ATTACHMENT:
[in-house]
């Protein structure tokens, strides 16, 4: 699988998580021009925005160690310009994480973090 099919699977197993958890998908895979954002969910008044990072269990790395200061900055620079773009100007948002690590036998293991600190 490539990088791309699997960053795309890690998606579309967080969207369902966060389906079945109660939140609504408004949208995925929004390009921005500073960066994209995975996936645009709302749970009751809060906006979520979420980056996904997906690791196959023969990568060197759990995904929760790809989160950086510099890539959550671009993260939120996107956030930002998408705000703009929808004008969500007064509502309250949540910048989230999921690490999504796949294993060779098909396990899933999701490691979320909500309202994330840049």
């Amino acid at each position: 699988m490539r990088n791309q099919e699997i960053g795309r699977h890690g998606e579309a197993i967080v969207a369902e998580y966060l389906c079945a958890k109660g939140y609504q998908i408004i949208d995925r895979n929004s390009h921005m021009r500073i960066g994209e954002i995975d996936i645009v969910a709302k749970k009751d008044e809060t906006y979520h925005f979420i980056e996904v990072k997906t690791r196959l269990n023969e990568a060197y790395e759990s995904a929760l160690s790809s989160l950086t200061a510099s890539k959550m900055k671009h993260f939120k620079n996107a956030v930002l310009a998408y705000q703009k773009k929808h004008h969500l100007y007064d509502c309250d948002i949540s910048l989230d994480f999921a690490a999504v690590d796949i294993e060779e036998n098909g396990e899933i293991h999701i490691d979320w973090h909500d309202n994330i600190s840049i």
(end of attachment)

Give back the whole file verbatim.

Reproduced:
[in-house]
């Protein structure tokens, strides 16, 4: 699988998580021009925005160690310009994480973090 099919699977197993958890998908895979954002969910008044990072269990790395200061900055620079773009100007948002690590036998293991600190 490539990088791309699997960053795309890690998606579309967080969207369902966060389906079945109660939140609504408004949208995925929004390009921005500073960066994209995975996936645009709302749970009751809060906006979520979420980056996904997906690791196959023969990568060197759990995904929760790809989160950086510099890539959550671009993260939120996107956030930002998408705000703009929808004008969500007064509502309250949540910048989230999921690490999504796949294993060779098909396990899933999701490691979320909500309202994330840049």
């Amino acid at each position: 699988m490539r990088n791309q099919e699997i960053g795309r699977h890690g998606e579309a197993i967080v969207a369902e998580y966060l389906c079945a958890k109660g939140y609504q998908i408004i949208d995925r895979n929004s390009h921005m021009r500073i960066g994209e954002i995975d996936i645009v969910a709302k749970k009751d008044e809060t906006y979520h925005f979420i980056e996904v990072k997906t690791r196959l269990n023969e990568a060197y790395e759990s995904a929760l160690s790809s989160l950086t200061a510099s890539k959550m900055k671009h993260f939120k620079n996107a956030v930002l310009a998408y705000q703009k773009k929808h004008h969500l100007y007064d509502c309250d948002i949540s910048l989230d994480f999921a690490a999504v690590d796949i294993e060779e036998n098909g396990e899933i293991h999701i490691d979320w973090h909500d309202n994330i600190s840049i």